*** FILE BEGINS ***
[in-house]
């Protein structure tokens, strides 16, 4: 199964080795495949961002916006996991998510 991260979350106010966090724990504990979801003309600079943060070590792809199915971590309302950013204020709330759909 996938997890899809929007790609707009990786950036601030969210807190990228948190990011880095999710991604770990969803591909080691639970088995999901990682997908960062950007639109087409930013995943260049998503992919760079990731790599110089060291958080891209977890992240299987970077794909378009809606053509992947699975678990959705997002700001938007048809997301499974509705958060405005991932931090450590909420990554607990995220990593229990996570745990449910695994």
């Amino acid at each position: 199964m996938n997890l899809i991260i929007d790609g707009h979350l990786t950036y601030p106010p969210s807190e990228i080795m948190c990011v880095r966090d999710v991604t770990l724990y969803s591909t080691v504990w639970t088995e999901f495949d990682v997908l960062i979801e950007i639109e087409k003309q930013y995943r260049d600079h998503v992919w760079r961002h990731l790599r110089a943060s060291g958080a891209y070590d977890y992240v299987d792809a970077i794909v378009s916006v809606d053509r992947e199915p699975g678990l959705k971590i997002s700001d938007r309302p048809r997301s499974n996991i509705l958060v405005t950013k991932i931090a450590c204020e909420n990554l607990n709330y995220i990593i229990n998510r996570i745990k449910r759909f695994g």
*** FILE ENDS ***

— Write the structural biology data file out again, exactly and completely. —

[in-house]
């Protein structure tokens, strides 16, 4: 199964080795495949961002916006996991998510 991260979350106010966090724990504990979801003309600079943060070590792809199915971590309302950013204020709330759909 996938997890899809929007790609707009990786950036601030969210807190990228948190990011880095999710991604770990969803591909080691639970088995999901990682997908960062950007639109087409930013995943260049998503992919760079990731790599110089060291958080891209977890992240299987970077794909378009809606053509992947699975678990959705997002700001938007048809997301499974509705958060405005991932931090450590909420990554607990995220990593229990996570745990449910695994």
């Amino acid at each position: 199964m996938n997890l899809i991260i929007d790609g707009h979350l990786t950036y601030p106010p969210s807190e990228i080795m948190c990011v880095r966090d999710v991604t770990l724990y969803s591909t080691v504990w639970t088995e999901f495949d990682v997908l960062i979801e950007i639109e087409k003309q930013y995943r260049d600079h998503v992919w760079r961002h990731l790599r110089a943060s060291g958080a891209y070590d977890y992240v299987d792809a970077i794909v378009s916006v809606d053509r992947e199915p699975g678990l959705k971590i997002s700001d938007r309302p048809r997301s499974n996991i509705l958060v405005t950013k991932i931090a450590c204020e909420n990554l607990n709330y995220i990593i229990n998510r996570i745990k449910r759909f695994g």